17. 17. Class 9, Corporate Political Strategies Class Overview (Approximate) Time Topic/Activity 8 – 8:30 Overviewing Corporate Political Strategy 8:30 – 9:15 Corporate Political Donations * Databases and discussion – (please bring laptops if you have wifi cards to access Internet) * Frontline Video “So you want to buy a President?” on ‘96 Pres Election, 20 minutes Break 9:30 - 10:15 Business Political Privilege, Issue Visibility & Reframing, Interest Withholding 10:15 - 11 Chrysler Bailout 11- noon In-class team exercise on Issue Reframing Class Readings: Reading Availability Schnietz, Note on Campaign Finance Blackboard class e-room Clawson, Money Talks (1992): 88-93 www.study.net Schnietz, Note on Interest Withholding Tax Legislation Blackboard class e-room Schnietz, Note on the Bailout of Chrysler Corporation Blackboard class e-room “Bailout for Airlines Showed Weight of Mighty Lobby,” NY Times, 10-10-01: Blackboard class e-room A1. “Hard-Edged Insurance Chief Taking on New and Public Face,” NY Times, Blackboard class e-room 10-31-01: C1. Questions: 1. What are the distinctions between hard and soft money (Schnietz Note)? What has soft money been replaced with? 2. Corporate political contributions are often criticized for “buying” legislators’ votes on bills (Clawson). What do you think – does money matter and, if so, under any particular circumstances? 3. Many people argue that business is “politically privileged,” or naturally advantaged, in comparison with many other interest groups when seeking to influence public policies. In what ways is this true? How does the Interest Withholding Case support and undermine the business political privilege argument? 4. Was the interest withholding legislation an example of a low or a high visibility issue? What “public interest” rationales (issue reframing) did the ABA offer in seeking to repeal the law? If high-visibility political strategies are generally more risky and costly (and they are), then why did the ABA pursue one? 5. What were the causes of Chrysler’s financial difficulties in 1979? What were the main arguments against public assistance to remedy Chrysler’s financial trouble? What public interest rationales did Chrysler develop to counter opposition and develop support for the loan guarantees? What grade would you give Chrysler’s political strategy to get the loan guarantees passed? 6. What explains why the airline industry received public subsidies after 9-11 but not the insurance industry? After all, both industries are highly politically active and faced enormous financial losses and liabilities in the aftermath of the terrorist attacks on the World Trade Centers and the Pentagon. The NYT article suggests the airline industry prevailed because it had a “mighty lobby.” Is it that simple? Recommended (not required) additional readings: * Bill Vlasic & Bradley Stertz, Taken for a Ride: How Daimler-Benz Drove Off with Chrysler (2000). 17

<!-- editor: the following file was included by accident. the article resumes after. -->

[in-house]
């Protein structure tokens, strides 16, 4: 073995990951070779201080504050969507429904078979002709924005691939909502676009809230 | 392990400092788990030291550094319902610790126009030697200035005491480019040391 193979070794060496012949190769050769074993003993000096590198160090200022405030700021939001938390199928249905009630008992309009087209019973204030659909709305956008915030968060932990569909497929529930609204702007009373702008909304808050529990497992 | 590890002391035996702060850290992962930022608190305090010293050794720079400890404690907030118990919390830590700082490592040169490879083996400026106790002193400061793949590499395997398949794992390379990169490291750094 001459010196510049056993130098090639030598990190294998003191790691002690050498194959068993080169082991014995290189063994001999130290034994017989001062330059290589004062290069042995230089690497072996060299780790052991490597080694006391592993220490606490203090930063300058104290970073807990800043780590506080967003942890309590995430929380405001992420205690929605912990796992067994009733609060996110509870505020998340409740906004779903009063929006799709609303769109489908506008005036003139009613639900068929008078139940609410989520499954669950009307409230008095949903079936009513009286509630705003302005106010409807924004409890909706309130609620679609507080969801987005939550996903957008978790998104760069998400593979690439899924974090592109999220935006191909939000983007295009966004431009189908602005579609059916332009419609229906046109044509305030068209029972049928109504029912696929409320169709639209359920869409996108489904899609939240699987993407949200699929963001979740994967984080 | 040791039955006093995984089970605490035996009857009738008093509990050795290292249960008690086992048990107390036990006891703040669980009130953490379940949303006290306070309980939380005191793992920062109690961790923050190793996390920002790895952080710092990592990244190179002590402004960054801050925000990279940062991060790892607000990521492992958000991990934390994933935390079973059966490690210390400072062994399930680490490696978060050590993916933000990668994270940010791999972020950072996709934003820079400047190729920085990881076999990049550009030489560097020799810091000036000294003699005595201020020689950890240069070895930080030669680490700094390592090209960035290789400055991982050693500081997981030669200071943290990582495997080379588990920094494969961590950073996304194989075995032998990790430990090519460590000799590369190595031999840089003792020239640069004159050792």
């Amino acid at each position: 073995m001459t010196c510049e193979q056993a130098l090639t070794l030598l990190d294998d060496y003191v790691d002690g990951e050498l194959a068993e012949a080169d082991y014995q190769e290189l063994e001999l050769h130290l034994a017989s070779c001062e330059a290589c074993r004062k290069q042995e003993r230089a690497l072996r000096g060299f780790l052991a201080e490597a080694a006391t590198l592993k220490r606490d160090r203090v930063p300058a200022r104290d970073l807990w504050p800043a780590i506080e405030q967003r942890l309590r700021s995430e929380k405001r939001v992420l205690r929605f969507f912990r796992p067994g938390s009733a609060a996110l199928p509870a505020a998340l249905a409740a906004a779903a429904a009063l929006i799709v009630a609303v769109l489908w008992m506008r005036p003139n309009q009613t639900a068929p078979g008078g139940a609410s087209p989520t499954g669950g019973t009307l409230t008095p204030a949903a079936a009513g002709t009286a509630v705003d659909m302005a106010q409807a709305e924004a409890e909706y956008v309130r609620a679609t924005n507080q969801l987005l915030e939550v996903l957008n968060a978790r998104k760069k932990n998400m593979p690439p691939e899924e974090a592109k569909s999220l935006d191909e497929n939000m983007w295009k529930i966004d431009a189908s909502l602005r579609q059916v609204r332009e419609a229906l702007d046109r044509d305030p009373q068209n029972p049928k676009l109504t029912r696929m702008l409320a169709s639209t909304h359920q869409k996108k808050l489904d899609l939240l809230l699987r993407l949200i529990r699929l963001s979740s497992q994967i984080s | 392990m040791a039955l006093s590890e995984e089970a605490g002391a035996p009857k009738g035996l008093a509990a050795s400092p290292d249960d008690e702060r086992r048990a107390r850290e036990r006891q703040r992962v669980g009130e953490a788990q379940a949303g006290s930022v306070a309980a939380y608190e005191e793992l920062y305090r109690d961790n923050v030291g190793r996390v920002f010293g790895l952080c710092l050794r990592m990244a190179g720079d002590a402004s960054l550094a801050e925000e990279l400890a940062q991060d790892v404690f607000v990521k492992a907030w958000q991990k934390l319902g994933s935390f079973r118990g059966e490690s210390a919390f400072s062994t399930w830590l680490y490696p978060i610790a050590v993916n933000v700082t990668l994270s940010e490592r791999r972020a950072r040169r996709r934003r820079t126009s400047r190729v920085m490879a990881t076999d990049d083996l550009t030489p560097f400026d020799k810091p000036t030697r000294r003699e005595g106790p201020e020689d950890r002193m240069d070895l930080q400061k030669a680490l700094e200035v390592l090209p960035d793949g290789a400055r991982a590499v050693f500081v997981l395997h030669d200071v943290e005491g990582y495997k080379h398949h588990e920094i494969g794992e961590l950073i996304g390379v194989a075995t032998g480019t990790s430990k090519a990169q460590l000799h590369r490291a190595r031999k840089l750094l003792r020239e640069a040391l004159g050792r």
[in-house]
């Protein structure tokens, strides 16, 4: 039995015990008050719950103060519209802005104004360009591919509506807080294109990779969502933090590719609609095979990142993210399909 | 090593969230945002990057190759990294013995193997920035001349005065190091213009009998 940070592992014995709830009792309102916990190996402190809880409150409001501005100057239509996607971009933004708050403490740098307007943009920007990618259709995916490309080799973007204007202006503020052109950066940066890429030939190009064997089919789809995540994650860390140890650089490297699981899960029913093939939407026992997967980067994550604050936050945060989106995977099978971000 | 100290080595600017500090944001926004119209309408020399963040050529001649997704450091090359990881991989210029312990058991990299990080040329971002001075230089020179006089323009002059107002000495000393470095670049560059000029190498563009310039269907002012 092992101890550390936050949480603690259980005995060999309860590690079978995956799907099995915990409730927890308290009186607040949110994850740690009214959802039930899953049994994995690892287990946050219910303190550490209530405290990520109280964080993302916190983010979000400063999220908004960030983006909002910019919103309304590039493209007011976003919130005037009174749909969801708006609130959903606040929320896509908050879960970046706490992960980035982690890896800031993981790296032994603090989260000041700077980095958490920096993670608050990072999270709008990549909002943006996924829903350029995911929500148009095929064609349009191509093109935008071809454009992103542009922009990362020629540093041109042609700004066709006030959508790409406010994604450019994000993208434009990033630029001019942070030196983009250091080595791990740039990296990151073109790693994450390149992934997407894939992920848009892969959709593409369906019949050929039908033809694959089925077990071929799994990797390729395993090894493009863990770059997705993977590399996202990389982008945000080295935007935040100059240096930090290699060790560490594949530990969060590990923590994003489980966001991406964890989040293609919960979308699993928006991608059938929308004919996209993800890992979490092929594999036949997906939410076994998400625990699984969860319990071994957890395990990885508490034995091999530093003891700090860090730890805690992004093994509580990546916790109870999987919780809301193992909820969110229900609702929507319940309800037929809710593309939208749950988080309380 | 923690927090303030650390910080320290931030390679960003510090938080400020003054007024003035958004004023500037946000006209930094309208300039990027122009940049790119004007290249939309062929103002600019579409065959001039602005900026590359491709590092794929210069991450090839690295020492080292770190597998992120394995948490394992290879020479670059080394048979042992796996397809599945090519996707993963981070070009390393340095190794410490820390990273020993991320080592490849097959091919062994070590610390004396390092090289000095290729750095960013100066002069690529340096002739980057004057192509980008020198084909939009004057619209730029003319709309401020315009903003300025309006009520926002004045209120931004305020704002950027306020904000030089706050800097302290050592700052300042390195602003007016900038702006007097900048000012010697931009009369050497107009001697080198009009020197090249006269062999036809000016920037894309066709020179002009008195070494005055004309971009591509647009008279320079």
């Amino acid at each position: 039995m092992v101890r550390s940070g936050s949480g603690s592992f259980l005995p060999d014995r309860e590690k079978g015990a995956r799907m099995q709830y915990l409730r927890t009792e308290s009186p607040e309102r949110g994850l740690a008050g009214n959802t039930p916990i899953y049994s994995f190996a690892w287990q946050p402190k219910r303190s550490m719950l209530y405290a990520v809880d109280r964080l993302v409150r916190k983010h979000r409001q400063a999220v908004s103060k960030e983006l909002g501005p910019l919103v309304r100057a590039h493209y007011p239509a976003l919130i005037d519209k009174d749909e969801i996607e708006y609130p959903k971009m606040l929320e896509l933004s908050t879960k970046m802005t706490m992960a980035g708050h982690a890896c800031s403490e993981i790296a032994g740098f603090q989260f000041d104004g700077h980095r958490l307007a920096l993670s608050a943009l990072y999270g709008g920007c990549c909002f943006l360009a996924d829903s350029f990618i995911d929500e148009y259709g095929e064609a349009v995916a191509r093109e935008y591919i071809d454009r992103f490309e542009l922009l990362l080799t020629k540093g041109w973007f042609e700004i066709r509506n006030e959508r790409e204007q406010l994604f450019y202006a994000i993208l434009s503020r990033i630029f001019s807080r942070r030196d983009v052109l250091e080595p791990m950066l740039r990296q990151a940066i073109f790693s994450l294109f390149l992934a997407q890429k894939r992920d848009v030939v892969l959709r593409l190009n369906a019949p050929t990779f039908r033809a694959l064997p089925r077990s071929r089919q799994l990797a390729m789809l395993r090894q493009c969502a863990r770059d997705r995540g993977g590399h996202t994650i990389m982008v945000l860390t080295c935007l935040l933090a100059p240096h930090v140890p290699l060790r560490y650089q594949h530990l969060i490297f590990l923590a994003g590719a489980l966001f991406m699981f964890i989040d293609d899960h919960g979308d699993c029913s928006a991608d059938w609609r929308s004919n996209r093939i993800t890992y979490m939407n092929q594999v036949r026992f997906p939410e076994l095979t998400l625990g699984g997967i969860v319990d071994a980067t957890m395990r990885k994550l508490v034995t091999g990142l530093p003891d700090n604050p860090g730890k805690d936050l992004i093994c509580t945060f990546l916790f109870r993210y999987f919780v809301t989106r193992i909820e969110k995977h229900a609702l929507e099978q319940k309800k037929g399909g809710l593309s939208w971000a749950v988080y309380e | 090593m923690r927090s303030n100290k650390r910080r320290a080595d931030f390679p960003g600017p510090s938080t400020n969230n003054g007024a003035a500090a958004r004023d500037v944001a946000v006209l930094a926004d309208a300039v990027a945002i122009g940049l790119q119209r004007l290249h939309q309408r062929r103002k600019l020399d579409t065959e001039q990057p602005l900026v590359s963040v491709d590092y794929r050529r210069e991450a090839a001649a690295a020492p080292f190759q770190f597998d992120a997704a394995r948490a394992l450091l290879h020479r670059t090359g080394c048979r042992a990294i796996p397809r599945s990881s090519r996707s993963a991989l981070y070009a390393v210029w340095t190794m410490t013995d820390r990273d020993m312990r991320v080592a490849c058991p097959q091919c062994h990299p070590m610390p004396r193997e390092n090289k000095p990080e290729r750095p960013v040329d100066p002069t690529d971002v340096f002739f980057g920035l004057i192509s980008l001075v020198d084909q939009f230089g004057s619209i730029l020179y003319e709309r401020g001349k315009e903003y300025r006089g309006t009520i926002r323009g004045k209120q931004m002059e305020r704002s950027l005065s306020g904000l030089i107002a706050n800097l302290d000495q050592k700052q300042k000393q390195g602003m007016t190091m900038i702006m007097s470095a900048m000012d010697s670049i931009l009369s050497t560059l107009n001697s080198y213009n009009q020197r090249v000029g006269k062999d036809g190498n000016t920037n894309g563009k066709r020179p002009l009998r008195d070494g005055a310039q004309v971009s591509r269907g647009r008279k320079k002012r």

18. 18. Class 10, International & Trade II Class Overview (Approximate) Time Topic/Activity 8:00 - 8:45 Overview of International Trade Issues 8:45 - 9:30 Costs & Benefits of Free Trade vs. Protectionism Break 9:50 - 10:30 Anglo-American vs. German-Japanese Styles of Capitalism • Evolutionary Capitalism 10:30 - noon Penetrating “Closed” Markets * Japanese non-tariff protection and the keiretsu structure * Challenge to America video (1994) on Japanese Keiretsu structure & “patient” capital * Toys “R” Us Japan Class Readings: Reading Availability Russell Roberts, The Choice: A Fable of Free Trade and Protectionism (Prentice www.study.net Hall, 1994): 4-14; 26-33. Schnietz, Note on Ricardo’s Comparative Advantage. Blackboard class e-room “With Little Evidence, Florida Growers Blame Tomato Woes on NAFTA,” Wall Blackboard class e-room St J, 4-3-96: A1. James Fallows, “How the World Works,” The Atlantic Monthly (1993): 61-87. Blackboard class e-room. www.study.net K. Miyashita & D. Russell, Keiretsu: Inside the Hidden Japanese Conglomerate www.study.net (1994): 43-53. Case: Toys “R” Us Japan, HBS Case No. 5-798-007. * www.study.net * HBS Publishing Questions: 1. What is Ricardo’s theory of Comparative Advantage (Note and Roberts reading)? What’s the difference between absolute and comparative advantage? If free trade is as beneficial as Ricardo suggests, then why is there so much resistance to it (Florida tomato article)? 2. Is there any difference between the German-Japanese and the Anglo-American models of economic development that you were not previously aware of (Fallows)? Are there any costs to being a “German- Japanese” model? 3. Which of the functions of a keiretsu’s main bank do you find most distinctive or unusual? What advantages do firms appear to gain from cross-shareholdings? How do keiretsu act as barriers to foreign entry in the Japanese model? Can you think of any disadvantages to keiretsu practices? 4. What are the main success drivers of Toys’ strategy in the US? What are the main obstacles to Toys’ entry in Japan? Should Toys proceed with the planned expansion? How? Further Readings (Recommended not required): * Nieman & Schnietz, “Politics Matter: The 1997 Derailment of Fast-Track”. Business and Politics 1 (1999): 233. * Joanne Oxley and Karen Schnietz, “Globalization Derailed? Multinational Investors’ Response to the 1997 Demise of Fast-Track Trade Authority,” Journal of International Business Studies 32 (2002): 479. * Wolfgang Stolper and Paul Samuelson, “Protection and Real Wages,” Review of Economic Studies, 9 (1941): 58. • Jack Beatty, Colossus: How the Corporation Changed America (Random House, 2001). • Alfred Chandler, The Visible Hand: The Managerial Revolution in American Business (Belknap, 1977). • Alexander Gerschenkron, Economic Backwardness in Historical Perspective (Harvard University Press, 1940). • William Lazonick, Business Organization and the Myth of the Market Economy (1991). • Douglass North, Institutions, Institutional Change and Economic Performance (Cambridge University Press, 1990). 18